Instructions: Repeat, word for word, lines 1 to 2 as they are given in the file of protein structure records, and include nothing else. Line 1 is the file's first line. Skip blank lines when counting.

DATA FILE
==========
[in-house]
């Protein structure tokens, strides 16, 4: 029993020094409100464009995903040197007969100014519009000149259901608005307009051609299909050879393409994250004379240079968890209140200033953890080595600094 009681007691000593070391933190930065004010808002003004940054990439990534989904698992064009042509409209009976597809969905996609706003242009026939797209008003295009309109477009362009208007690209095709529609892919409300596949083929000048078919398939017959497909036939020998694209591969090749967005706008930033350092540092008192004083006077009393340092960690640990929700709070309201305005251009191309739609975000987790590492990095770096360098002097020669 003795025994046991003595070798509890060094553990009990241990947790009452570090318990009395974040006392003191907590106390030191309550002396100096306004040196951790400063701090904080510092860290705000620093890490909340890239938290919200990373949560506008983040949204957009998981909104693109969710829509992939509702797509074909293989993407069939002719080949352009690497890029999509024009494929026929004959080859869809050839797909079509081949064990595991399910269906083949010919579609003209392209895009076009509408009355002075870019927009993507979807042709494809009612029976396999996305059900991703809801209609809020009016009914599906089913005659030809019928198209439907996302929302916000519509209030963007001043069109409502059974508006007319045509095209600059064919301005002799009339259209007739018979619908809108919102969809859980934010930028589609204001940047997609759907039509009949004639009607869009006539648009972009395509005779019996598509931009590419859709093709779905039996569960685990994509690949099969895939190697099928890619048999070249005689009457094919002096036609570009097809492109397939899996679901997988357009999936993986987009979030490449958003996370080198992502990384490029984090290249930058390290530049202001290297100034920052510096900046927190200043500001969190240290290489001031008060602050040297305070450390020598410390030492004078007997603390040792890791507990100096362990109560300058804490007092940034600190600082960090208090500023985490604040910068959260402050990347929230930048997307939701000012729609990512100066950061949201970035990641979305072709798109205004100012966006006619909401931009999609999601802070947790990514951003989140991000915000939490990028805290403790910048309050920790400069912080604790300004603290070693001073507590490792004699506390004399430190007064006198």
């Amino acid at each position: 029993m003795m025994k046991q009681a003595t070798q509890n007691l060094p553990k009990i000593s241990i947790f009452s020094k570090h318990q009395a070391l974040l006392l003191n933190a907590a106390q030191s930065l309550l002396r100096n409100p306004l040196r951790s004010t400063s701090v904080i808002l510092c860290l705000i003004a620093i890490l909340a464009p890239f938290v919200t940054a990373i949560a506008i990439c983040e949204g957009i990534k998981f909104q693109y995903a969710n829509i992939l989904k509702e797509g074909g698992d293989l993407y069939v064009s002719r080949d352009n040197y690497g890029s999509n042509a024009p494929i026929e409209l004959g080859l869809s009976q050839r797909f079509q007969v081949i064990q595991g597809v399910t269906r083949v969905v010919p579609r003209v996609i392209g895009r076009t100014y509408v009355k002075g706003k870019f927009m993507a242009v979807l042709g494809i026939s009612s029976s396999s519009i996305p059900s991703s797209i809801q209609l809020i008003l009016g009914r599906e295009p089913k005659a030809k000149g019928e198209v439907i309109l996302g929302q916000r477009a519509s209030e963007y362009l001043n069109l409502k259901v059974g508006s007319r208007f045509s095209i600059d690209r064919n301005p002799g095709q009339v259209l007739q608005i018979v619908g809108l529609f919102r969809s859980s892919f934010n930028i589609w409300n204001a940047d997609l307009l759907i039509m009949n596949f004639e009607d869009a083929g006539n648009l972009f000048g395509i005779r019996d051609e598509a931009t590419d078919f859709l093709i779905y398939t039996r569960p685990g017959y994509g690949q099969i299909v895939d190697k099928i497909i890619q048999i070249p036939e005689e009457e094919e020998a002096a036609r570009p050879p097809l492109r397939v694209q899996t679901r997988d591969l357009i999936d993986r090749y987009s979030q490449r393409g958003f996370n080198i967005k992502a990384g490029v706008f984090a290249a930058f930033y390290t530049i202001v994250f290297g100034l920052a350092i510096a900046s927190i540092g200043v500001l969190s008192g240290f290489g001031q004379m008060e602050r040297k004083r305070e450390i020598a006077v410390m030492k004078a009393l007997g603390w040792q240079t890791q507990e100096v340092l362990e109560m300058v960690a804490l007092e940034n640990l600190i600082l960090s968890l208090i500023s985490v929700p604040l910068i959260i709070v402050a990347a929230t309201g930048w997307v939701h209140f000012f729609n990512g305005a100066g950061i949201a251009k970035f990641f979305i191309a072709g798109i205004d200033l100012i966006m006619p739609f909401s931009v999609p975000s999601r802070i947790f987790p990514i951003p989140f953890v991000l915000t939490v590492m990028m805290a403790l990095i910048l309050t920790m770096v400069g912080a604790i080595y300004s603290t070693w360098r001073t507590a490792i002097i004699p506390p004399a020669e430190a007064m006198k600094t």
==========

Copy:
[in-house]
């Protein structure tokens, strides 16, 4: 029993020094409100464009995903040197007969100014519009000149259901608005307009051609299909050879393409994250004379240079968890209140200033953890080595600094 009681007691000593070391933190930065004010808002003004940054990439990534989904698992064009042509409209009976597809969905996609706003242009026939797209008003295009309109477009362009208007690209095709529609892919409300596949083929000048078919398939017959497909036939020998694209591969090749967005706008930033350092540092008192004083006077009393340092960690640990929700709070309201305005251009191309739609975000987790590492990095770096360098002097020669 003795025994046991003595070798509890060094553990009990241990947790009452570090318990009395974040006392003191907590106390030191309550002396100096306004040196951790400063701090904080510092860290705000620093890490909340890239938290919200990373949560506008983040949204957009998981909104693109969710829509992939509702797509074909293989993407069939002719080949352009690497890029999509024009494929026929004959080859869809050839797909079509081949064990595991399910269906083949010919579609003209392209895009076009509408009355002075870019927009993507979807042709494809009612029976396999996305059900991703809801209609809020009016009914599906089913005659030809019928198209439907996302929302916000519509209030963007001043069109409502059974508006007319045509095209600059064919301005002799009339259209007739018979619908809108919102969809859980934010930028589609204001940047997609759907039509009949004639009607869009006539648009972009395509005779019996598509931009590419859709093709779905039996569960685990994509690949099969895939190697099928890619048999070249005689009457094919002096036609570009097809492109397939899996679901997988357009999936993986987009979030490449958003996370080198992502990384490029984090290249930058390290530049202001290297100034920052510096900046927190200043500001969190240290290489001031008060602050040297305070450390020598410390030492004078007997603390040792890791507990100096362990109560300058804490007092940034600190600082960090208090500023985490604040910068959260402050990347929230930048997307939701000012729609990512100066950061949201970035990641979305072709798109205004100012966006006619909401931009999609999601802070947790990514951003989140991000915000939490990028805290403790910048309050920790400069912080604790300004603290070693001073507590490792004699506390004399430190007064006198």